Tooth sensitivity to cold is the overstimulation of the nerves in the teeth due to substances at low temperature. Tooth sensitivity can be temporary or chronic and can affect one tooth or affect several teeth.
There are two situations as to why you may have sensitive teeth. The first one is due to an unhealthy tooth nerve. When there is damage to the tooth’s nerve, it may send the false signal that something is wrong, thus causing pain. This is common when people hit their teeth with something, which causes them to be sensitive for a couple of days and goes away on its own. In the second situation, there is actual damage to the tooth, which the nerve correctly interprets and sends the signal to the brain.
To understand what causes sensitive teeth, we need to know about the tooth structure. A tooth is composed of three different layers, which are enamel, dentin, and pulp.
There are no nerve endings in the enamel, so technically, there should not be sensitivity in healthy teeth.
There are some nerve endings in the dentin; therefore, they can send discomfort signals when being in contact with cold or hot substances.
Finally, we have the tooth pulp, which contains lots of nerve fibers. If food reaches the pulp, then there is going to be sensitivity and even pain in the teeth.
Therefore, teeth sensitivity is caused by certain substances reaching the denting and, consequently, the tooth pulp.
In addition to tooth sensitivity to cold, what other causes generate sensitivity?
Brushing too hard: Brushing too hard can cause gum recession and enamel damage, translating into sensitive teeth.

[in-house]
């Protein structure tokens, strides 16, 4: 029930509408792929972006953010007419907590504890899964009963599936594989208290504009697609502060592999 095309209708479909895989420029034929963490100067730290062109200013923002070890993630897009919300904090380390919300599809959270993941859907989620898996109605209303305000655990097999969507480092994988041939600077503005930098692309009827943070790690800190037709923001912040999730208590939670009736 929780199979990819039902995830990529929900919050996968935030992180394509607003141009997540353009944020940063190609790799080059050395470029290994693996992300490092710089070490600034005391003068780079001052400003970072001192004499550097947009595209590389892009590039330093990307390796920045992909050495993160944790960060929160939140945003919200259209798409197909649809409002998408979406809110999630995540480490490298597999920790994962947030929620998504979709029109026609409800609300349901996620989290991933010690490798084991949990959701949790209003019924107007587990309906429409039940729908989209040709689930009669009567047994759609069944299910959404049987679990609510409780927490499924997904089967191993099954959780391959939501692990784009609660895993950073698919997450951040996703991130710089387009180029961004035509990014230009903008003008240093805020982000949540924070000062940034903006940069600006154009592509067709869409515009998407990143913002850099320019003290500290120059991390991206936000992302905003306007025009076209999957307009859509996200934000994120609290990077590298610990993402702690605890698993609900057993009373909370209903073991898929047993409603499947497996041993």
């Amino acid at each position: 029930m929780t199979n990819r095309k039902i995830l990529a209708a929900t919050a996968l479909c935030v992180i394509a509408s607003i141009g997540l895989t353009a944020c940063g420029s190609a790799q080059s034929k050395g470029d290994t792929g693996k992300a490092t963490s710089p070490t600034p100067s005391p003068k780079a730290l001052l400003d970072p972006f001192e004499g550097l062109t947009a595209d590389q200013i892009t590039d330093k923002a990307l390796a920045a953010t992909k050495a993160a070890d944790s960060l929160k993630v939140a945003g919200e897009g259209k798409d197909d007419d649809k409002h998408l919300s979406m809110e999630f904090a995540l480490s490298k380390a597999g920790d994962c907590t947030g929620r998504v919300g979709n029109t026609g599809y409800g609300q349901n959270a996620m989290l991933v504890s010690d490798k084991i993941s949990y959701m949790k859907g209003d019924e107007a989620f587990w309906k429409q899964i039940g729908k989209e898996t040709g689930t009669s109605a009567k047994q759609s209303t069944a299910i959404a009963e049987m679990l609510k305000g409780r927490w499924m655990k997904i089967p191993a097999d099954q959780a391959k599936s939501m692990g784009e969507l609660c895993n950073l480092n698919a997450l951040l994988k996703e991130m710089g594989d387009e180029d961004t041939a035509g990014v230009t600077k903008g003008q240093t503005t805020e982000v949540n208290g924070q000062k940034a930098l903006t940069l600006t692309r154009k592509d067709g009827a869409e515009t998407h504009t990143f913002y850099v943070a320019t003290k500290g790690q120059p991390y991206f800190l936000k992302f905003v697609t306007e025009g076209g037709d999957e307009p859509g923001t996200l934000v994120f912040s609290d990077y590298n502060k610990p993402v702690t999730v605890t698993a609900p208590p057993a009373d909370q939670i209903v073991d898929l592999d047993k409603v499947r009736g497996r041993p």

Bruxism: Clenching of the teeth due to stress. Bruxism can occur while awake or while sleeping (night bruxism).
Gum recession: When gums recede, dentin gets exposed. Dentin has small holes that directly communicate to the pulp, which is what causes sensitivity.
Eating or drinking acidic foods and beverages: Acidic foods and drinks damage the tooth enamel. These foods and beverages include sodas, candies, lemon juice, coffee, tea, and more.
Gastroesophageal reflux (GERD): GERD can cause stomach acid to come all the way up to the mouth. Stomach acids are corrosive substances that can damage teeth pretty quickly.
Is sensitivity after a filling normal?
Sometimes a tooth can become sensitive after a filling. However, this sensitivity should resolve in a couple of weeks at most. If you had a filling some time ago and still have a sensitive tooth, you will need to visit your dentist.
Tooth sensitivity after a crown
There can also be sensitivity after getting a new crown placed. But as stated before, this is normal during the first couple of weeks, but you should visit your dentist if the sensitivity does not cease.
Where to fix tooth sensitivity in the Phoenix Metro area?
If you have sensitive teeth and want to know the causes and fix them, you can come to Somos Dental. You can call us at 623-869-1091 or fill our online form and get a free appointment. We are located at six places in Downtown Phoenix, Mesa, Camelback, Avondale, Desert Sky Mall, and Laveen.
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